Jesuit Volunteer Corps

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The Jesuit Volunteer Corps (JVC) is an organization of lay volunteers who dedicate one year or more to voluntary community service working with people in need—the homeless, abused women and children, immigrants and refugees, the mentally ill, people with HIV/AIDS and other illnesses, the elderly, children, and other marginalized groups. More recently, Jesuit Volunteers have worked for environmental education and preservation. Through retreats, local formation teams, and community living, volunteers are immersed in the "four values" of JVC: spirituality, community, simple living, and social justice. JVC incorporates Catholic teachings and spirituality into their programs, but is open to volunteers of all faiths.

Approximately 150 college graduates enroll in the Jesuit Volunteer Corps as new volunteers each year, as of 2012.[1]

The first Jesuit Volunteer project began in 1956, when the Jesuits of the Oregon Province of the Jesuit and the Sisters of Saint Ann formed a partnership to open the Copper Valley school, a boarding school for Native Alaskan children. The small nucleus expanded through the sponsorship of the Province to become the Jesuit Volunteer Corp.

The Jesuit Volunteer Corps movement was founded and named by Jack Morris, S.J..[2] Morris had participated in the initial Copper Valley School project.[2] In 1982 and 1983, Father Morris would organize a 6,500 walk, called the Bethlehem Peace Pilgrimage, from Washington state to Bethlehem to draw attention to the proliferation of nuclear weapons.[1] New recruits into the Jesuit Volunteer Corps are still given a presentation on Morris' Bethlehem Peace Pilgrimage, as part of their initial training.[1]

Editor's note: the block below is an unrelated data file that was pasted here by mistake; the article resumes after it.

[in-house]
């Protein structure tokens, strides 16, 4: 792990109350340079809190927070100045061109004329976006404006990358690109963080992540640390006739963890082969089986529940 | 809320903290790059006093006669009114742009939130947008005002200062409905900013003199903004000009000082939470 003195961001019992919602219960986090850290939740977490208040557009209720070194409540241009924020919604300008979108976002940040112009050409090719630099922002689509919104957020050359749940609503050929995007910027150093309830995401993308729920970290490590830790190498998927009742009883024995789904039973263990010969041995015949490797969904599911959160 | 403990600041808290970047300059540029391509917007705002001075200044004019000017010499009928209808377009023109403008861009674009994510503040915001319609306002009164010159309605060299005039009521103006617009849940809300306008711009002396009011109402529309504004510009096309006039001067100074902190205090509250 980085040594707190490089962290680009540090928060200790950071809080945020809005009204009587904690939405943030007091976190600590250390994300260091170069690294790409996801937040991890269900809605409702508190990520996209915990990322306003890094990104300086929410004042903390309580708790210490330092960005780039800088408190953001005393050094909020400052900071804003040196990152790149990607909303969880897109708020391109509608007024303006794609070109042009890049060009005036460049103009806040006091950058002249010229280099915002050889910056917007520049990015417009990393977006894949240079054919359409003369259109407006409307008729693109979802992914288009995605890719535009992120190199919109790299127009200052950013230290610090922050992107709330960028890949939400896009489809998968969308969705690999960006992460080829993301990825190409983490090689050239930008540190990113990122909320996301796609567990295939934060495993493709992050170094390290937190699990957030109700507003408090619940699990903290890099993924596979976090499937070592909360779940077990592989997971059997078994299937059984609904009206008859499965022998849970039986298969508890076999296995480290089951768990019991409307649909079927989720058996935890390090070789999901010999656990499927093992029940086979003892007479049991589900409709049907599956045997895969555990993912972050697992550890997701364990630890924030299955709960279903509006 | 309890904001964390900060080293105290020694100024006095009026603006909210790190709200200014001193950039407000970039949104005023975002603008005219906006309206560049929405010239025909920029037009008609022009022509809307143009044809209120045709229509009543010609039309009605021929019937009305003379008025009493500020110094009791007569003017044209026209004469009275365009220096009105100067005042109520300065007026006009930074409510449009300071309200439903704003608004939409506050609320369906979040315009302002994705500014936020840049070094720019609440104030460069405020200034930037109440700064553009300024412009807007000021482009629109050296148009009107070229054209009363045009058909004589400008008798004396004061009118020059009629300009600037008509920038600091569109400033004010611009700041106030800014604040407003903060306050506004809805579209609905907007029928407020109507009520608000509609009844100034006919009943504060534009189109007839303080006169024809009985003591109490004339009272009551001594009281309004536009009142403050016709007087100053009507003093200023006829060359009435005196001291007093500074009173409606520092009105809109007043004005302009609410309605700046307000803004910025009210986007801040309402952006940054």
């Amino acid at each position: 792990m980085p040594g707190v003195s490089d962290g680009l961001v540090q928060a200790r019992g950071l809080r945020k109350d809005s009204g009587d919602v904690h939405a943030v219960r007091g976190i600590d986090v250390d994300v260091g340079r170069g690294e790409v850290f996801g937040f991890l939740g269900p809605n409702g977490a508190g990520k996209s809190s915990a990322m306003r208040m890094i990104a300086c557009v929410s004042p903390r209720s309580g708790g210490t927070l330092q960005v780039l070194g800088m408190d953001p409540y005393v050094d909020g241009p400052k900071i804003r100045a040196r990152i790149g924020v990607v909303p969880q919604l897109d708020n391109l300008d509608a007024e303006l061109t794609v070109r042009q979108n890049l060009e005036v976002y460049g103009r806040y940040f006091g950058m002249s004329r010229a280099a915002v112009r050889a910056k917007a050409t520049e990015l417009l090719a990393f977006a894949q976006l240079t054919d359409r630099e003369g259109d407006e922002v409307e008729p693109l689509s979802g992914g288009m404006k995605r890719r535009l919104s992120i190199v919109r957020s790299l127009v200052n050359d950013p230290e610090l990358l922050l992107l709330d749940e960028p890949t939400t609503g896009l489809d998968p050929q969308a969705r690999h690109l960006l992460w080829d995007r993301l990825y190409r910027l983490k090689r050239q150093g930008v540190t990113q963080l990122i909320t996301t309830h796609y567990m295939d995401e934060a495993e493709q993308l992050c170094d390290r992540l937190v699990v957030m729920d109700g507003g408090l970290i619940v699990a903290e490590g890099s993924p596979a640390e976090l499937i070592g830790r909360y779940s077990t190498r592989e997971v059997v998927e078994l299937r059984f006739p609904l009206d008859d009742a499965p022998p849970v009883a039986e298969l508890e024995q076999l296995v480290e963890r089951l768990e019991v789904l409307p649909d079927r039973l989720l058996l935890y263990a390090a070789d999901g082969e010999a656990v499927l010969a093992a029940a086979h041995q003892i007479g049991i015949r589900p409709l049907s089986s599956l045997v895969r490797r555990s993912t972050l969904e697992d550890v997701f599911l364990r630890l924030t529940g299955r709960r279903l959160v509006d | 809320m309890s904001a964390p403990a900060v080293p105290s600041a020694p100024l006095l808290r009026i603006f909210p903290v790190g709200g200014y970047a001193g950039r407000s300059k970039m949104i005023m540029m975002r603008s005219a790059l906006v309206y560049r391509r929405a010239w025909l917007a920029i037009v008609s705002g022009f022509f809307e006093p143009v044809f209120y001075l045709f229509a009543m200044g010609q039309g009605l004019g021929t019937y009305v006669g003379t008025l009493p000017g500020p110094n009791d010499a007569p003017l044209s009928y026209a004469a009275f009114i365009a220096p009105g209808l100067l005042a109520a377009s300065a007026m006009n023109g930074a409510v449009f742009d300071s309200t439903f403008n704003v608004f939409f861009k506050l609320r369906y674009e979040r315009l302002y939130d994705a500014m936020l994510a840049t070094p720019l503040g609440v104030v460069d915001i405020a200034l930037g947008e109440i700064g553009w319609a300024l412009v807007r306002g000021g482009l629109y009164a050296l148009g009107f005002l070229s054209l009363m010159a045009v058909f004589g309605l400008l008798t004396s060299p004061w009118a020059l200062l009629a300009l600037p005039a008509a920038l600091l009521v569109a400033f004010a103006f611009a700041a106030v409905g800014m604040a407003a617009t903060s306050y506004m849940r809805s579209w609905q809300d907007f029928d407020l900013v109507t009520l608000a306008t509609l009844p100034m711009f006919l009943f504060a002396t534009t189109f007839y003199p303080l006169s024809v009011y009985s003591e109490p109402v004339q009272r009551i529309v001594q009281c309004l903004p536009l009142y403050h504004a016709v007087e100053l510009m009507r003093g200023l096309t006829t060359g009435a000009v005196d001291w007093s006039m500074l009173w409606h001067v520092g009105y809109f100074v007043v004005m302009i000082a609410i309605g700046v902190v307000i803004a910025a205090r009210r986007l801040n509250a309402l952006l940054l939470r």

The initial Northwest JVC inspired other chapters across the country that regional organizations began to form across the country: JVC East and JVC Midwest in 1975, JVC Southwest in 1977, JVC South in 1980, and JV International in 1987. Since 1956, more than 12,000 people have served as Jesuit Volunteers. There are approximately 400 Jesuit Volunteers in any given year, with 150 new volunteers enrolling in the JVC each year.[1]

In 2009, five of the six Jesuit Volunteer Corps organizations merged to form JVC to share resources for one common mission and strengthen the organization as a whole. After completing a month-long Ignatian discernment process and consulting with many current and former Jesuit Volunteers, JVC Northwest made the decision to remain an independent region addressing rural, urban and environmental needs in the Northwestern U.S.

Today there are two Jesuit volunteer corps organizations in the U.S., united by a shared history and foundational values.

JVC serves others across four continents and can be found in inner city neighborhoods like Brooklyn, New York, a rural reservation in South Dakota, and about 40 other sites throughout the U.S. They also serve in countries, often alongside Jesuits, in South America, Oceania, and Africa.

JVC Northwest is dedicated to serving others in Alaska, Washington, Oregon, Idaho, and Montana.

Notable alumni[edit]

References[edit]

  1. ^ a b c d Vestal, Shawn (2012-08-31). "A pilgrimage, and a life, pursuing peace". The Spokesman-Review. Retrieved 2012-10-11. 
  2. ^ a b "Founder of the Jesuit Volunteer Corps movement dies". Catholic Sentinel. 2012-10-02. Retrieved 2012-10-11. 

External links[edit]